One simple act of kindness can create an endless ripple
It was a sweltering hot day in August 1984. We’re driving down the road with the windows open singing along to the song from The Police – “I’ll be wrapped around your finger.” There was no air conditioning in her 1970s era Chevrolet Vega. The car most known for the fact that it rusted in the showroom had a piece of plywood covering the hole in the floor on the passenger side, my side.
My friend Kara was driving me to an interview for a co-op job. We’re both 17 years old heading toward our senior year in high school. Kara had found a co-op job where you’d spend your senior year taking classes from 8 am to 1 pm and then work an office job from 2 pm to 5 pm.
The American Dream
My mother grew up in poverty and came to the US as a newly married young woman with her husband, my father, to pursue the American Dream. They began working in the restaurant business with friends who also came to America for the “dream.” Within a few years, my parents purchased their own business and opened a pizzeria.
My mother made the meatballs, lasagna, pasta, meat sauce, tomato sauce, and more while my dad made the pizzas and handled the business. I grew up in the family business, going to school during the day, and spending the evenings at the shop.
Even though they were successful, my mother would tell me,
Go to school and get a job in an office. You don’t want to be like us working long hours standing behind stoves and in front of a 600-degree oven. It’s hell to work like this.
The Glamor of An Air-Conditioned Office
When Kara told me about the co-op job program at high school, I knew this was my ticket away from the oven and to a desk job in a “glamorous” air-conditioned office. I quickly called the program office and set up my first interview. I had never worked anywhere but cooking and cleaning pots and pans at the pizzeria but being young and naive, I went for it.
Kara drove me to the interview because my strict parents wouldn’t yet let me drive. While I was inside the office, Kara waited in her car for me. I don’t remember much of the interview or the experience inside the office.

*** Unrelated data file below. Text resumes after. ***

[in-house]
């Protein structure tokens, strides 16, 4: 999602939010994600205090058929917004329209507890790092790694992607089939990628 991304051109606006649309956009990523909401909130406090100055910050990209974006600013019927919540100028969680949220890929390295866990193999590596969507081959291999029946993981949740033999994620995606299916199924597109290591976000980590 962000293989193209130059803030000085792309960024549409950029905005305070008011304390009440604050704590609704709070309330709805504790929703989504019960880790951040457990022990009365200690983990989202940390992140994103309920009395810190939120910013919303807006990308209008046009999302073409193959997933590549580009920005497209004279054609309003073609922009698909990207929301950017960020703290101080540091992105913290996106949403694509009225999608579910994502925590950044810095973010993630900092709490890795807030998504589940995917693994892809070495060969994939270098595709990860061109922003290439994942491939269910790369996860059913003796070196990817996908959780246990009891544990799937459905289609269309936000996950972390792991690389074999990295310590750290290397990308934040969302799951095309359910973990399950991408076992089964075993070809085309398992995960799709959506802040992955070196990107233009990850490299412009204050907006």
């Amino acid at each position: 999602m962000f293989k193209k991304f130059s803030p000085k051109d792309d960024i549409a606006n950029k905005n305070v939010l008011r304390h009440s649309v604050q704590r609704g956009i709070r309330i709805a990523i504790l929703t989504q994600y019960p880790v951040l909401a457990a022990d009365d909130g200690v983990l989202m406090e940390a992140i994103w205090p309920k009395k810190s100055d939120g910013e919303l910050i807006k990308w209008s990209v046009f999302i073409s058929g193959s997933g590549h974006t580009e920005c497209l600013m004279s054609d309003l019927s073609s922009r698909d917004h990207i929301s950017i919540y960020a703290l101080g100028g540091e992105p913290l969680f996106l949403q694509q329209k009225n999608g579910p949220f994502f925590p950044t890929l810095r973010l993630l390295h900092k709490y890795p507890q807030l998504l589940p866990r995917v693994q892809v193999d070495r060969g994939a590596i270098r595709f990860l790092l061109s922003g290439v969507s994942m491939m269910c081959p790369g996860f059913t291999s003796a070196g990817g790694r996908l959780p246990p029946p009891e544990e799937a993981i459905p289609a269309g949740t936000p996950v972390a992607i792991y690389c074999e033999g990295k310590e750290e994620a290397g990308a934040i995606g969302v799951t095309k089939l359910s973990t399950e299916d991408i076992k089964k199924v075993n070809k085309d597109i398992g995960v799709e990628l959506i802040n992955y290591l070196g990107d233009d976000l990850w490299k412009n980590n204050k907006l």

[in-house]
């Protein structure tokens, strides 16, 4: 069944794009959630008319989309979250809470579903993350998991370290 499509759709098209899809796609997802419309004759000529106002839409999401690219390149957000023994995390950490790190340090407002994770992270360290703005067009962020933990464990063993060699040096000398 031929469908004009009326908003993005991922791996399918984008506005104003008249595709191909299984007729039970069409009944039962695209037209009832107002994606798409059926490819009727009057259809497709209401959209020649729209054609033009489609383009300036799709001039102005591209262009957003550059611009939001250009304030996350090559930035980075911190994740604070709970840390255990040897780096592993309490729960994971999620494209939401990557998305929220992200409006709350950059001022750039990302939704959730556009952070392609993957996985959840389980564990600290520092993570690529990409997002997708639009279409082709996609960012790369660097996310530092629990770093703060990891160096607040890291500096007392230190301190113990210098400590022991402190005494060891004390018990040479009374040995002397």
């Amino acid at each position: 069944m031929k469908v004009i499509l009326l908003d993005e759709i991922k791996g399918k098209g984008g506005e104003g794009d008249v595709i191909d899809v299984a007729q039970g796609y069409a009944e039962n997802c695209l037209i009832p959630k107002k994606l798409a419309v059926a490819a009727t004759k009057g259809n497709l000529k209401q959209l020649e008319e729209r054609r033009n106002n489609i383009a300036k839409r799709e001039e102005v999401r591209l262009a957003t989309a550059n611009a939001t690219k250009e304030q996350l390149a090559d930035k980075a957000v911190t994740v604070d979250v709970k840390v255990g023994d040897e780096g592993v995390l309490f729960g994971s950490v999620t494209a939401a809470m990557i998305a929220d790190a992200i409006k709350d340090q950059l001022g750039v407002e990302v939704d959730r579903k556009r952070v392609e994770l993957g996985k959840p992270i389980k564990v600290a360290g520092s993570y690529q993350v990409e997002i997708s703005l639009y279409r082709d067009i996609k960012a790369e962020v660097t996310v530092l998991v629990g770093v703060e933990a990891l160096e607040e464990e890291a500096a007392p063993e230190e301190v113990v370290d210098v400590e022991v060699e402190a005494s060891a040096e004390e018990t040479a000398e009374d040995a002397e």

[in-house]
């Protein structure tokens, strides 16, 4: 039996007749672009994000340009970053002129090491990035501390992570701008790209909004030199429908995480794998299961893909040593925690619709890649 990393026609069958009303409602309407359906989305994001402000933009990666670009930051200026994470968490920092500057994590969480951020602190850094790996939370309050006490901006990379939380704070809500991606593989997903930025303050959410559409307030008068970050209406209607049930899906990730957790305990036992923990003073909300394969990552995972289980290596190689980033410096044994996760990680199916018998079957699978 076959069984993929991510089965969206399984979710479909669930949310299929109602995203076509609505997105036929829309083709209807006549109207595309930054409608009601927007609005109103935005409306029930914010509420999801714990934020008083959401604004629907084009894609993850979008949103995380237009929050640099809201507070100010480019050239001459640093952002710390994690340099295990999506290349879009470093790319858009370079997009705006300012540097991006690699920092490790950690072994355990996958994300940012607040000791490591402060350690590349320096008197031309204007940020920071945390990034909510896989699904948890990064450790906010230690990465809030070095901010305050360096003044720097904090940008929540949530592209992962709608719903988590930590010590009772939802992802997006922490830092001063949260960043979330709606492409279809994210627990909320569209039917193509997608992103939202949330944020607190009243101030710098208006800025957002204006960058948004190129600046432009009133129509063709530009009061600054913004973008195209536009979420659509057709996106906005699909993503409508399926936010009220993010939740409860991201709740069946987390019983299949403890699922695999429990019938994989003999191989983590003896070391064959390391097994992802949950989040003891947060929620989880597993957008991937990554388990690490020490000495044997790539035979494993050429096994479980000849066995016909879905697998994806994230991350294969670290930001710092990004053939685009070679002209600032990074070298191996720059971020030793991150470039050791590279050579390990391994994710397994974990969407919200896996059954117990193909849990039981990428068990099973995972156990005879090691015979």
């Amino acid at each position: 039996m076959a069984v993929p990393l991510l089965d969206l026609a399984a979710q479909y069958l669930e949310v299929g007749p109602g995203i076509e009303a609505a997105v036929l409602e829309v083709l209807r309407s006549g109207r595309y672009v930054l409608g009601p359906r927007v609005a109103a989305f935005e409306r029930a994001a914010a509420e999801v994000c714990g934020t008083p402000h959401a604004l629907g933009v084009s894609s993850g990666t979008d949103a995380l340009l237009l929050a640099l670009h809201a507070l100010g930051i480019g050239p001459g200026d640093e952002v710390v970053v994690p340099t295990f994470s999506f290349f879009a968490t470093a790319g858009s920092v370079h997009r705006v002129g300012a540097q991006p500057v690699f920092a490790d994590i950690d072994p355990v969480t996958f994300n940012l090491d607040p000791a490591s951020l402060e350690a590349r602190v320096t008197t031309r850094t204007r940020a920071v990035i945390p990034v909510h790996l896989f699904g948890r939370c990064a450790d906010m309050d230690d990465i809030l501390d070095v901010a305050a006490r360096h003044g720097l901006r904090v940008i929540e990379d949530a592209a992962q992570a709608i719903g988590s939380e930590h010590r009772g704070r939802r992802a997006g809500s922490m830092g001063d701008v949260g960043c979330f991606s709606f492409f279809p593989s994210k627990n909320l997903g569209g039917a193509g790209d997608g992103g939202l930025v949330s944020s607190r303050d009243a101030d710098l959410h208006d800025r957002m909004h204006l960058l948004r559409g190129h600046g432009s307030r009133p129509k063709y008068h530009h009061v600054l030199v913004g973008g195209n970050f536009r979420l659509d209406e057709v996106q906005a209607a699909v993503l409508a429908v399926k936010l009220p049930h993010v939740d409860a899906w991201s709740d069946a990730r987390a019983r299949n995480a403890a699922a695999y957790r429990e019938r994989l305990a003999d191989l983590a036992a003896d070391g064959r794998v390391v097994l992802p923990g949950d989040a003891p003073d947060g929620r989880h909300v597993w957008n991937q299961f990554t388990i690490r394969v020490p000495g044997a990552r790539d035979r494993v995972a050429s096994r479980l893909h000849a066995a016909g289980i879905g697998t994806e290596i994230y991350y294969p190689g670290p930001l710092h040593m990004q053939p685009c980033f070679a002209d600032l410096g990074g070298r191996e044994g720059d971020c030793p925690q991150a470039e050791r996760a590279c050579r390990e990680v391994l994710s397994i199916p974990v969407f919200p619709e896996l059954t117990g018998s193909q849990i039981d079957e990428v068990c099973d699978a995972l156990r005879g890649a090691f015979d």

All I remember was when I got out of the interview, I couldn’t find the beige Vega. Yes, this picture is what the Vega looked like, except it was covered with patches of orange rust.
After searching the office parking lot, I spotted Kara across the street, sitting under a tree at an apartment complex. The heat forced her to move under the shade. She was almost delirious from the heat. We quickly went back to my home, and I remember getting her some water while my mother scolded her for helping me and me for allowing it. My mother never wanted to put anyone out or impose on anyone for help. I don’t know why but I too have a difficult time asking for help.
Amazingly, I was hired for that co-op job. Why hire a young quiet and shy girl with no experience and no social skills? We’ll as we soon learn, there’s more to the story.
I learned quite quickly that there was no glamor in being in an office. Instead of the heat of an oven, we all felt the heat of a toxic work environment. The unhappiness, back-biting co-workers, drug use of my 25-year-old boss, and what today would be considered on-the-job sexual harassment was a different kind of hell. Still, I thought or was unaware enough to think it was better than cooking and cleaning pots and pans until 11 pm on a school night.
All that being said, still, Kara’s one simple act of kindness had a ripple effect on my life that will never be forgotten. Had it not been for that one simple act I don’t think I would have ever made it out of hell’s kitchen.
Her act of kindness set me on a path of learning office, business, technical, and life skills. A path where I was able to work my way through college and earn a bachelor’s and a master’s degree. A path that now leads me to pay it forward and help other women succeed in their work, career, or pursue their dreams.
If you’re going through hell, keep going (Winston Churchill)
I’ll admit that I always haven’t been kind or helped others. I too became a gossiping, back-biting, and competitive office worker. It wasn’t until God kicked me out of work 28 years later with a chronic illness that I began to realize how I was acting.
The last seven years have been a journey of awareness, developing a relationship with God, and healing. I enjoy helping others and want to pay it forward because I do know how one small act of kindness can have a ripple effect that can set someone on the right path for years to come.
The world is seeking human kindness. What can you do to help someone else?